The likelihood that Democrats would agree to a CPI deal that would bleed their primary constituents at the AFL-CIO and the AARP was never much higher than absolute zero -- about as high as the possibility that Democrats would ever permit a balanced budget amendment to the Constitution. President Clinton, now a literal as well as figurative lame duck, might agree to shoot Santa Claus if Democratic liberals said it would be okay with them. They won’t. Because Mr. Clinton faces the possibility of impeachment proceedings over corrupt campaign practices, his fate is in the hands of party liberals, led by House Minority Leader Richard Gephardt, who will protect him only as long as he does their bidding. So where do we go from here? On CNN’s Sunday "Late Edition," Senator Domenici appeared to be threatening to send an austerity budget to the President, sans tax cuts or any of the President’s initiatives on education. Domenici seems to think the threat will leverage the President into agreeing to a CPI deal, but Domenici always has been abysmal at legislative politics, and this is one of his worst moves. If Republicans send the White House a bare bones austerity budget, the President will sign it and Republicans will look even more hapless than they do at the moment.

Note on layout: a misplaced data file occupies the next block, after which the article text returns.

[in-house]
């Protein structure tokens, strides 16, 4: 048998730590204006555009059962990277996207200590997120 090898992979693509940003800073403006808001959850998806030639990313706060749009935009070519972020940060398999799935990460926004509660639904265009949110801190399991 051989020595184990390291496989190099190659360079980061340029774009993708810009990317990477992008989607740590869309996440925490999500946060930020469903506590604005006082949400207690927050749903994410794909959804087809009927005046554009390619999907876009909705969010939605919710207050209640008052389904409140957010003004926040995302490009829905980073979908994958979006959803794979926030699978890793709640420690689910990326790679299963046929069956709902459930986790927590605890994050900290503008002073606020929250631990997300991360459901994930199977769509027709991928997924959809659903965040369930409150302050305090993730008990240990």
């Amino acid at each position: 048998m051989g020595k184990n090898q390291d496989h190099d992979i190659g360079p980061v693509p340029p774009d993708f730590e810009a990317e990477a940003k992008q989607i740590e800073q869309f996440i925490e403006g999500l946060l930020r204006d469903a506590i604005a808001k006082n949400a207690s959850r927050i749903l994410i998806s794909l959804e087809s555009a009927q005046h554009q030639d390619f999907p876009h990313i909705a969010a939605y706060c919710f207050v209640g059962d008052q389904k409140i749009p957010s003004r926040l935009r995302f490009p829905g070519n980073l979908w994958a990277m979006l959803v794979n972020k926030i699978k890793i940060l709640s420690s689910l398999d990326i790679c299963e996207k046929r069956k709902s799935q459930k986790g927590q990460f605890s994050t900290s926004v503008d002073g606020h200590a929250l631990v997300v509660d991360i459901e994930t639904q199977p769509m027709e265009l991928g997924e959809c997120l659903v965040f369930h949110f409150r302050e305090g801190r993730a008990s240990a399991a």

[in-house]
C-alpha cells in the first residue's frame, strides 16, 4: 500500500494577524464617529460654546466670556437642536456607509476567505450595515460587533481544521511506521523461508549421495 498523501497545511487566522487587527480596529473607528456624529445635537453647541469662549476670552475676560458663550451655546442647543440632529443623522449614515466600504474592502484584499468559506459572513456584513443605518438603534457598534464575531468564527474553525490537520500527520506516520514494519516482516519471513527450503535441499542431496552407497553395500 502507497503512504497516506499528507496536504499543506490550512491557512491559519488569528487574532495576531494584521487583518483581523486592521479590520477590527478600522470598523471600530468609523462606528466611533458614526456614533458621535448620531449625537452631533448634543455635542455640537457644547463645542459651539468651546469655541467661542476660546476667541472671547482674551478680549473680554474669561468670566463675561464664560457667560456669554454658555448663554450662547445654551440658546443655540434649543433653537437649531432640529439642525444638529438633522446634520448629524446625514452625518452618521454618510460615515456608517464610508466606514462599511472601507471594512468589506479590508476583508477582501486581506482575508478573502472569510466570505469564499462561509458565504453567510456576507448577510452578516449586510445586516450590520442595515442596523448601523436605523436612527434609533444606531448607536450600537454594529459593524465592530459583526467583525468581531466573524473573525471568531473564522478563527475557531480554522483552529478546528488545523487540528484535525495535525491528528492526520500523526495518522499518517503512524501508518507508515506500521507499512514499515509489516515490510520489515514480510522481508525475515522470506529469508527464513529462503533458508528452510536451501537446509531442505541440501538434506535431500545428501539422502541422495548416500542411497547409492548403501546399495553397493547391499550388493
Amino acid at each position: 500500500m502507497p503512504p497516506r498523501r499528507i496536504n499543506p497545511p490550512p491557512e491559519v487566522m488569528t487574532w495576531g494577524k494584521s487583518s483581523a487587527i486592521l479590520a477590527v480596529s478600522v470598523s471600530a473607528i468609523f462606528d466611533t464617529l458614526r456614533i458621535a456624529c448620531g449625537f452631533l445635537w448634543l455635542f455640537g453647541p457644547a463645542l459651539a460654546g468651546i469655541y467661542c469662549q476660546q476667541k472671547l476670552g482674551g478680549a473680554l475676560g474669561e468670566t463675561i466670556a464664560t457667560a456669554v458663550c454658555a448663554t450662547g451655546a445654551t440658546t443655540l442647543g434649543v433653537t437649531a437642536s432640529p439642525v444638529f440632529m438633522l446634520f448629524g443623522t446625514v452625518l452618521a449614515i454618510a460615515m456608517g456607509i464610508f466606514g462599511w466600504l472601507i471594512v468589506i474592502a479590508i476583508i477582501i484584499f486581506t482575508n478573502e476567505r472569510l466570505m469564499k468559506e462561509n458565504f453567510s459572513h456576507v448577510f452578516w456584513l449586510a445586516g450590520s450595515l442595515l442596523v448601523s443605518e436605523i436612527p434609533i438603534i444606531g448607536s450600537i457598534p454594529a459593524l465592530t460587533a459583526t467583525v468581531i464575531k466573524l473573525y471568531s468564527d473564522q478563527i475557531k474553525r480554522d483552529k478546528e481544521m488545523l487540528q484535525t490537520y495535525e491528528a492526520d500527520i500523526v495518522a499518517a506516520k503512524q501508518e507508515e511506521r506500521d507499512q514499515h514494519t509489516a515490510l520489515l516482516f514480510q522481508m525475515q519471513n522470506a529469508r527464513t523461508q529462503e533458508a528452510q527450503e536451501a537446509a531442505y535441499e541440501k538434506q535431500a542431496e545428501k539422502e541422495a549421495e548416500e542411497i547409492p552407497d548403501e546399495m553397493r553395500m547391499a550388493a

Responding to Domenici on the same talk show, Budget Director Franklin Raines made happy talk about being willing to adjust the CPI, but only if the experts at the Bureau of Labor Statistics say so, which they do not. Raines is absolutely correct in saying the CPI should not be driven by the need to fill holes in the budget. He soothingly said the administration is prepared to come up with real Medicare savings ten years out, which takes the President past his tenure. Raines also slipped in the idea that any tax cuts be examined over a 10-year period, knowing the beancounters at the Congressional Budget Office and Joint Committee on Taxation will insist a cut in the capital gains tax will bankrupt us all in 10 years.

First the downside: Unless we get off this treadmill, the S&P 500 would follow the Russell 2000 south. With fiscal policy again in gridlock, the only tool left to combat economic weakness would be monetary policy. Now that the Fed has persuaded the bond market that it may have to tighten to pre-empt an inflation resulting from “excessive” economic growth, the logic follows that it will ease in order to pre-empt economic decline. The spot price of gold is still behaving itself, but that also would end with a big slide in the stock market and a decline in the demand for the dollar. Could the Fed offset a decline in the demand for dollar liquidity with monetary ease? It never has before. It would only send up the price of gold. Next Tuesday’s Fed meeting is a critical juncture for Greenspan. If he can talk the FOMC out of a pre-emptive strike, we at least might see a rally in bonds. If not, we will have every instrument of economic policy pointed in the wrong direction.